Bitcoin Volatility Exceeds Ether Amid Macro Risks

Explore Bitcoin implied volatility trends and their impact on trading. Make informed decisions and stay ahead with our expert insights.
Bitcoin implied volatility

Bitcoin implied volatility has been consistently higher than ether’s over the past 20 days, as indicated by Deribit’s forward-looking 30-day implied volatility index. This marks the longest stretch since the index’s inception in early 2021. Implied volatility, an estimate of price turbulence over a specific period, is based on options prices. The negative spread between BTC DVOL and ETH DVOL demonstrates that traders expect higher volatility in bitcoin relative to ether.

Bitcoin as a Macro Asset

Since the coronavirus-induced crash in March 2020, bitcoin has evolved into a macro asset, taking cues from the Federal Reserve policy, US fiscal and banking sector developments, and overall market sentiment. However, macro risks such as rising US Treasury yields, stagflation risks, and a strengthening dollar index have accumulated, diminishing the allure of investing in risk assets like bitcoin.

US-based Spot Bitcoin Exchange-Traded Fund Expectations

Traders are focused on the leading cryptocurrency due to expectations for a US-based spot bitcoin exchange-traded fund (ETF). In contrast, ether has lost favor because of Ethereum’s declining revenue and renewed inflationary tokenomics. Nevertheless, investor interest in ether may revive later this year when the Ethereum Improvement Proposal (EIP) is implemented. This upgrade aims to reduce gas fees and increase transaction processing capabilities.

Understanding Bitcoin Implied Volatility

Bitcoin implied volatility is a measure of the expected fluctuations in bitcoin’s price over a specific period. This metric is derived from options prices and can provide insights into market sentiment and expectations of future price movements. A higher implied volatility suggests that traders anticipate larger price swings, while a lower implied volatility indicates expectations of more stable price movements.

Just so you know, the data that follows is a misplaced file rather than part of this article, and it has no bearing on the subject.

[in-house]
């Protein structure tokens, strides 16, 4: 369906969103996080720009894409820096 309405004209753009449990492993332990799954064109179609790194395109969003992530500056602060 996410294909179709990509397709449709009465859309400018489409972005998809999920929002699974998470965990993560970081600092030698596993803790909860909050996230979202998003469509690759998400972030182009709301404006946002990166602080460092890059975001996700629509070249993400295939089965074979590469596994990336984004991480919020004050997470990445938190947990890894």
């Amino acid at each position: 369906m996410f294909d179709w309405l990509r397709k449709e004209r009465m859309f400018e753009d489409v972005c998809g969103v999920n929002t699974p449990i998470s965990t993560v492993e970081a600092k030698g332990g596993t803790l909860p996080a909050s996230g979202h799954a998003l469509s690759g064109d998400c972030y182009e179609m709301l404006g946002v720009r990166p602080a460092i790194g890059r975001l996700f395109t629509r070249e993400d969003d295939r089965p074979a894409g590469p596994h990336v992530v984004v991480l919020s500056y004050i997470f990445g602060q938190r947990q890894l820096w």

Factors Affecting Bitcoin Implied Volatility

Several factors could contribute to the higher bitcoin implied volatility compared to ether. For instance, the anticipation of a bitcoin ETF in the US has generated significant attention from traders and investors. This increased focus could lead to higher price fluctuations as market participants react to news and developments related to the ETF.

Additionally, macroeconomic factors such as US Treasury yields, stagflation risks, and the dollar index could impact bitcoin’s price volatility. As a macro asset, bitcoin is more sensitive to these factors than ether, which is more focused on the Ethereum network’s development and upgrades.

Ether and the Ethereum Improvement Proposal

Although ether has experienced lower implied volatility than bitcoin in recent weeks, the upcoming Ethereum Improvement Proposal could change this trend. The EIP is expected to introduce significant changes to the Ethereum network, including reduced gas fees and increased transaction processing capabilities. These upgrades could attract renewed investor interest in ether, potentially leading to higher price volatility.


In conclusion, bitcoin implied volatility has been consistently higher than ether’s for the past 20 days, as shown by Deribit’s forward-looking 30-day implied volatility index. This trend is attributed to factors such as expectations for a US-based spot bitcoin ETF and macroeconomic risks affecting bitcoin as a macro asset. However, with the upcoming Ethereum Improvement Proposal, ether’s volatility may increase as investor interest is renewed. Market participants should closely monitor these developments to make informed decisions about their cryptocurrency investments.